‘My Lord and my God!’ A Reflection for the Feast Day of St Thomas the Apostle (3rd July 2022) from Krista Ovist

Last November when Ian invited me to offer a Reflection at the beginning of Advent, the Gospel reading for that day forced me to admit that I do not expect the end of the world to be announced by the return of Jesus on a cloud.  And now, today, the Gospel reading for the feast day of St Thomas the Apostle forces me to admit that I do not believe in personal resurrection.  I do not expect my consciousness – the subjectivity and unique integral being I now experience myself to be – to survive the great leap of death

I do, however, expect to be kept in eternal life.  I expect all that composes me to decompose; to disperse and participate in endless far-flung re-compositions – resurrections, I will call them – new beginnings born from new endings.  Or, as my favourite poet, Walt Whitman, put it: I expect to ‘effuse my flesh in eddies, and drift it in lacy jags.’  And I expect the consequences of my having been composed as I am now to go on forever in innumerable, incalculable ways.

Like many of you, in other words, I do not take the resurrection accounts – and much else in the Bible besides – literally.  I do not take them at face value as records of miracles that have actually occurred.  Yet I would not like to say that I take them figuratively either.  What is figurative, after all, about the kind of resurrection I have just described: being kept in eternal life, implicated in ongoing transformation through the twin processes of birth and death, system organization and entropy?  I would say, instead, that I read the Bible in search of figurative meanings that I can take literally.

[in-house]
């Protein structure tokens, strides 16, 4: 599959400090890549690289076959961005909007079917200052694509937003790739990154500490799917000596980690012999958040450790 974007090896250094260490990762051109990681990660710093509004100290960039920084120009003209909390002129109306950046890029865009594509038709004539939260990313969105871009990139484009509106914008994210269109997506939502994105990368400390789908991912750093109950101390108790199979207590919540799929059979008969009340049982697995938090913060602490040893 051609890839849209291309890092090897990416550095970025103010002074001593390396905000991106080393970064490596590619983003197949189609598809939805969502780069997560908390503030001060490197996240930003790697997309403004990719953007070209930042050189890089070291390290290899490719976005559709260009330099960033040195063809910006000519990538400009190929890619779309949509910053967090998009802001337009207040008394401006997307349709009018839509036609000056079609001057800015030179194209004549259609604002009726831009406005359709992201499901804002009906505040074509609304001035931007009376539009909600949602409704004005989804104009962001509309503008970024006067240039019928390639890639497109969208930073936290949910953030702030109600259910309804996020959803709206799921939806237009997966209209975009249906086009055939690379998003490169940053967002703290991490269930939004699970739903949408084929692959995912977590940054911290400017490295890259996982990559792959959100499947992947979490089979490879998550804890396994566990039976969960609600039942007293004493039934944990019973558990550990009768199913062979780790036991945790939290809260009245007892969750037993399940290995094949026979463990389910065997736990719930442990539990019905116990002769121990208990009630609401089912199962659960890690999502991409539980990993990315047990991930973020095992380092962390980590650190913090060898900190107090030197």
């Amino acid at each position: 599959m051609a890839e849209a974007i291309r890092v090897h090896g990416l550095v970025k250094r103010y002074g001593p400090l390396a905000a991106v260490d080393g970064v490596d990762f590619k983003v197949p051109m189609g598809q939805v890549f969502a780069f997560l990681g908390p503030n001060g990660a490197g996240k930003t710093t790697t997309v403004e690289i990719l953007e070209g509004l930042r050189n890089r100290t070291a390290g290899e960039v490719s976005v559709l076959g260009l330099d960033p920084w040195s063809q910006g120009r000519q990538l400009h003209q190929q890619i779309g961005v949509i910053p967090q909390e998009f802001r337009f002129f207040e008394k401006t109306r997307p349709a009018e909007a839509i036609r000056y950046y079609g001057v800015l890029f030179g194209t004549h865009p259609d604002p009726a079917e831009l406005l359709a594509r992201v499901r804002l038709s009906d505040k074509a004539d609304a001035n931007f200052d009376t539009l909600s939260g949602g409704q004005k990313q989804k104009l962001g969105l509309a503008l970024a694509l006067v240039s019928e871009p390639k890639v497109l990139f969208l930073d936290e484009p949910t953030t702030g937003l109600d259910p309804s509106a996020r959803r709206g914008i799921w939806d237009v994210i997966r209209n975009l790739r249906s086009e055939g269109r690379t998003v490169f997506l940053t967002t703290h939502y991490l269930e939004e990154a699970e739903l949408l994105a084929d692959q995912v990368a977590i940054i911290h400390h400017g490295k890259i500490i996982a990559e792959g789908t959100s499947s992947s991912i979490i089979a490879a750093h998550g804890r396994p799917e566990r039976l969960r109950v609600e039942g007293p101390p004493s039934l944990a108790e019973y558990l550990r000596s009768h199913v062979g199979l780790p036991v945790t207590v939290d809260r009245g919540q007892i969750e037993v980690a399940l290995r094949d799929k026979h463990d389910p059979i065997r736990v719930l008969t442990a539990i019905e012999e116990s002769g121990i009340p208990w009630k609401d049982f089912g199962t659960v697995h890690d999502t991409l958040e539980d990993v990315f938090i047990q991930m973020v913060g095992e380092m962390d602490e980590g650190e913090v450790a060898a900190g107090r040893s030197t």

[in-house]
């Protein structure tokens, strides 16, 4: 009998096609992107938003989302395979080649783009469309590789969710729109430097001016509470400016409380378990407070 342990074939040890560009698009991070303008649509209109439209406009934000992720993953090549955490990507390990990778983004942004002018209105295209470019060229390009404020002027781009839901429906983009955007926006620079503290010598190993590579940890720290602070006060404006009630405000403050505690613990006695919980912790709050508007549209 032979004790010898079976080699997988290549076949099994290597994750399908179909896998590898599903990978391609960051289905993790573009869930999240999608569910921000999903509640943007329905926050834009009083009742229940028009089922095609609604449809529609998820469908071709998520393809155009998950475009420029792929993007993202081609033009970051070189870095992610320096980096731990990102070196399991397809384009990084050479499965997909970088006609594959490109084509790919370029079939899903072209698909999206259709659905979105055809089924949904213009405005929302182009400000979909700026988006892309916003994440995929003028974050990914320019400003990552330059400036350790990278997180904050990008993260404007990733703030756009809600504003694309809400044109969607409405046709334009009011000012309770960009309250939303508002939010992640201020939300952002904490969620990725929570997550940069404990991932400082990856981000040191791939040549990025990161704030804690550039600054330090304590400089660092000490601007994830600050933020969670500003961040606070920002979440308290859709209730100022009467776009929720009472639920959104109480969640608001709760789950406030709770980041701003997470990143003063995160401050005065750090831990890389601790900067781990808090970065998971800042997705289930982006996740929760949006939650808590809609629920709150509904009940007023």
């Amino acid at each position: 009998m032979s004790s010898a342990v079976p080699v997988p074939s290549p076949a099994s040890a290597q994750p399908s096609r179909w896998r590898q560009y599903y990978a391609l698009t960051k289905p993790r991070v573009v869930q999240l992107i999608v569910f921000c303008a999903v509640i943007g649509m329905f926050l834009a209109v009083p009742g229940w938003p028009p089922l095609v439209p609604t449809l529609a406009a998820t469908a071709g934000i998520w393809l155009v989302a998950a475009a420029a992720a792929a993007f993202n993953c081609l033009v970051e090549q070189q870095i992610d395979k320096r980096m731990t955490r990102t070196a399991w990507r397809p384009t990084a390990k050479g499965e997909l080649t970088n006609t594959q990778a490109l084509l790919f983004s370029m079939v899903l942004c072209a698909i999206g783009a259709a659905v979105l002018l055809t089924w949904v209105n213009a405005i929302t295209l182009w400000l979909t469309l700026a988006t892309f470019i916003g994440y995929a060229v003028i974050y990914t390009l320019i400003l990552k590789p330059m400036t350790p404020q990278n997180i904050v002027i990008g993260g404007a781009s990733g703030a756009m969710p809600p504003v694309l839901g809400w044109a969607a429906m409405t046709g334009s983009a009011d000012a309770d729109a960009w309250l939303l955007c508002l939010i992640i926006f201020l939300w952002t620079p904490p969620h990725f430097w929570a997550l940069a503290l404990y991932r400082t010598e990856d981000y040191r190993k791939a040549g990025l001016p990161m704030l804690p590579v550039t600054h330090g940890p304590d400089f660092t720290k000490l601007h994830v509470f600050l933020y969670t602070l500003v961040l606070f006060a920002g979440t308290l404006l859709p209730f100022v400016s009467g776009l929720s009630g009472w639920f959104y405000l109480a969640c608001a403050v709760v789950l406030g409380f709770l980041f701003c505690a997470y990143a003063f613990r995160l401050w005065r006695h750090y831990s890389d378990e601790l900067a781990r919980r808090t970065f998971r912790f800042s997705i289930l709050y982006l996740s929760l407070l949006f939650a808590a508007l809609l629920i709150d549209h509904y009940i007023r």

The story of doubting Thomas is a good example.

Here we are, post-Pentecost and well into so-called ‘ordinary time’, when the story Thomas suddenly blows us back to the wilderness of Easter – to that be-wildering interval between the empty tomb and the Ascension, the time of the resurrection appearances when everything was, in a very real sense, out of order for the disciples – confused and confusing, in flux and transformation.

Odd, you may think, to talk of the time of the resurrection appearances as a wilderness.  But, in Acts, Luke uses a clear biblical figure of transformative ordeal to suggest this very idea.  He writes that, after Jesus’ passion but before his Ascension, Jesus ‘showed himself alive’ to his chosen apostles ‘during forty days’ (Acts 1.3) .  Like the Flood, and the wandering of the Israelites in the desert of Sinai, and Jesus’ temptation in the wilderness, the time of the resurrection appearances was a forty-unit measure of turmoil.  Contrary to what we might suppose, it was not a Golden Age in the presence of God, but a passage through perilous uncertainty.  It was a version of the awful-wonderful, barren-teaming wilderness Sue Chin invited us to contemplate during Lent, where fearful attention is required to discern what to outgrow and what to become next.